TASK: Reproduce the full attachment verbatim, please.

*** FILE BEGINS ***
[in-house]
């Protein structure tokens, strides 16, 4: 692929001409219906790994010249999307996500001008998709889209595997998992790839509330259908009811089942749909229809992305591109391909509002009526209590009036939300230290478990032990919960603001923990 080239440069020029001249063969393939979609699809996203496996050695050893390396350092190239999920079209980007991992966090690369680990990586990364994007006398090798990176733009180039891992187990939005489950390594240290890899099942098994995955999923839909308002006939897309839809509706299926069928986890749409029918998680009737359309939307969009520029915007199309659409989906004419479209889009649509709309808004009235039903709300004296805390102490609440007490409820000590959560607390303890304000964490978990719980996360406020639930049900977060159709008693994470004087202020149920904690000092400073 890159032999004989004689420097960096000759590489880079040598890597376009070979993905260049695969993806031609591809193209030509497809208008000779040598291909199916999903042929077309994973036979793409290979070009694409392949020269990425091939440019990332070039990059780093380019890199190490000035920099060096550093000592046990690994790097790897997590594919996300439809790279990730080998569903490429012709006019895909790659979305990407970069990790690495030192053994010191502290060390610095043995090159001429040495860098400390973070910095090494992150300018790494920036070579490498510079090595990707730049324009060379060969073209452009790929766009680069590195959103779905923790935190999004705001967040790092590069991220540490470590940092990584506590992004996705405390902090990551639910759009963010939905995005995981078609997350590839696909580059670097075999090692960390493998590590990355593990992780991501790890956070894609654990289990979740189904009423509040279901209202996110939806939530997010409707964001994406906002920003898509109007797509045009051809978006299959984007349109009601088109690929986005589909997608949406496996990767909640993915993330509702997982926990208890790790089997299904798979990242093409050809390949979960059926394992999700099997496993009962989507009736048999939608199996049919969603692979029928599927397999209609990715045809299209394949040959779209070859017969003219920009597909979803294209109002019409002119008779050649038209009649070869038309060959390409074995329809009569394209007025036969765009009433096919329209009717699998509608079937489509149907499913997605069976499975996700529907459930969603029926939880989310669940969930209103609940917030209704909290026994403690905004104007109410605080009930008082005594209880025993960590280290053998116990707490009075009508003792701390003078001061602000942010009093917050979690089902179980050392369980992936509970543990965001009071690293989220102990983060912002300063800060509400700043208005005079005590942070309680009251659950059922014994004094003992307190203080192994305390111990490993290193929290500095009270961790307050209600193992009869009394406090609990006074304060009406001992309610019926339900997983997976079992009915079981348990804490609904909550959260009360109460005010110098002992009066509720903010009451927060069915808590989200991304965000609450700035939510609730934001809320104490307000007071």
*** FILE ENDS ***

[in-house]
């Protein structure tokens, strides 16, 4: 692929001409219906790994010249999307996500001008998709889209595997998992790839509330259908009811089942749909229809992305591109391909509002009526209590009036939300230290478990032990919960603001923990 080239440069020029001249063969393939979609699809996203496996050695050893390396350092190239999920079209980007991992966090690369680990990586990364994007006398090798990176733009180039891992187990939005489950390594240290890899099942098994995955999923839909308002006939897309839809509706299926069928986890749409029918998680009737359309939307969009520029915007199309659409989906004419479209889009649509709309808004009235039903709300004296805390102490609440007490409820000590959560607390303890304000964490978990719980996360406020639930049900977060159709008693994470004087202020149920904690000092400073 890159032999004989004689420097960096000759590489880079040598890597376009070979993905260049695969993806031609591809193209030509497809208008000779040598291909199916999903042929077309994973036979793409290979070009694409392949020269990425091939440019990332070039990059780093380019890199190490000035920099060096550093000592046990690994790097790897997590594919996300439809790279990730080998569903490429012709006019895909790659979305990407970069990790690495030192053994010191502290060390610095043995090159001429040495860098400390973070910095090494992150300018790494920036070579490498510079090595990707730049324009060379060969073209452009790929766009680069590195959103779905923790935190999004705001967040790092590069991220540490470590940092990584506590992004996705405390902090990551639910759009963010939905995005995981078609997350590839696909580059670097075999090692960390493998590590990355593990992780991501790890956070894609654990289990979740189904009423509040279901209202996110939806939530997010409707964001994406906002920003898509109007797509045009051809978006299959984007349109009601088109690929986005589909997608949406496996990767909640993915993330509702997982926990208890790790089997299904798979990242093409050809390949979960059926394992999700099997496993009962989507009736048999939608199996049919969603692979029928599927397999209609990715045809299209394949040959779209070859017969003219920009597909979803294209109002019409002119008779050649038209009649070869038309060959390409074995329809009569394209007025036969765009009433096919329209009717699998509608079937489509149907499913997605069976499975996700529907459930969603029926939880989310669940969930209103609940917030209704909290026994403690905004104007109410605080009930008082005594209880025993960590280290053998116990707490009075009508003792701390003078001061602000942010009093917050979690089902179980050392369980992936509970543990965001009071690293989220102990983060912002300063800060509400700043208005005079005590942070309680009251659950059922014994004094003992307190203080192994305390111990490993290193929290500095009270961790307050209600193992009869009394406090609990006074304060009406001992309610019926339900997983997976079992009915079981348990804490609904909550959260009360109460005010110098002992009066509720903010009451927060069915808590989200991304965000609450700035939510609730934001809320104490307000007071």